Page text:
It really depends what your needs are. If you're a small business, I can guarantee Amazon is better at running a server farm than you are, and they can do it far cheaper and more securely than you can. While Amazon's downtime is high-profile, it's also much less likely than if you're running a non-redundant system in your office. All it takes is a bad storm to knock out your connection to the internet.

    Also, if you run a business doing anything other than IT, you probably don't have the understanding of security to secure your data, or the time/discipline to maintain best practice processes around backups and disaster recovery planning. If you want to protect customer data on S3, wall it off and encrypt it. But I can guarantee whatever system you have set up is easier to bypass than S3. Most real data breaches come through compromised workstations anyway; so it doesn't matter where the data is actually located.

    Anyway, the hysteria about "not having control" of your data is hogwash; owning the servers gives you the illusion of control where you actually don't have any. Having less responsibilities related to things outside your companies core business functions is generally considered a good thing.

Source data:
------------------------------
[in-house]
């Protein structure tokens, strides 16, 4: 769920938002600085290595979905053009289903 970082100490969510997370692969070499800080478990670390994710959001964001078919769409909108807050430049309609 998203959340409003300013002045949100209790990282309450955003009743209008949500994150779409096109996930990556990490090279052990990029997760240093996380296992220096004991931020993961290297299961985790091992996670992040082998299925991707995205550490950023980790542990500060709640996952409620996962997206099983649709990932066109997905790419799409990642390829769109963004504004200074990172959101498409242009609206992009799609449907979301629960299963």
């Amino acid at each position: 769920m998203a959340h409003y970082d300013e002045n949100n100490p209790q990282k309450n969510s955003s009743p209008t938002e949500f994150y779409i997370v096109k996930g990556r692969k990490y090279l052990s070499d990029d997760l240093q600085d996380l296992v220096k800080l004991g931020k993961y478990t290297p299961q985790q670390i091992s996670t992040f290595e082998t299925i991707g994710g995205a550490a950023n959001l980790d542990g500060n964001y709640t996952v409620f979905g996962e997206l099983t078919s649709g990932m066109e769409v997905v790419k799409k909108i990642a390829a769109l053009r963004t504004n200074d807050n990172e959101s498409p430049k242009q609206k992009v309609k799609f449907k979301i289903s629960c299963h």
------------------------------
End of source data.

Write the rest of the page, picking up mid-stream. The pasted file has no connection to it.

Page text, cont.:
Reply
  • ggathagan - Monday, September 19, 2011 - link

    Not sure how long you've been in the tech field, but there are a LOT of businesses/organizations that have been handling their own data needs internally just fine, thank you very much.

    The fact that a business is small does not automatically result in them running a "non-redundant system".

    While you are correct that Amazon is probably better at running a server farm, their main concern is *their* data, not yours.
    They are very careful to avoid responsibility should your data on their cloud go "poof!".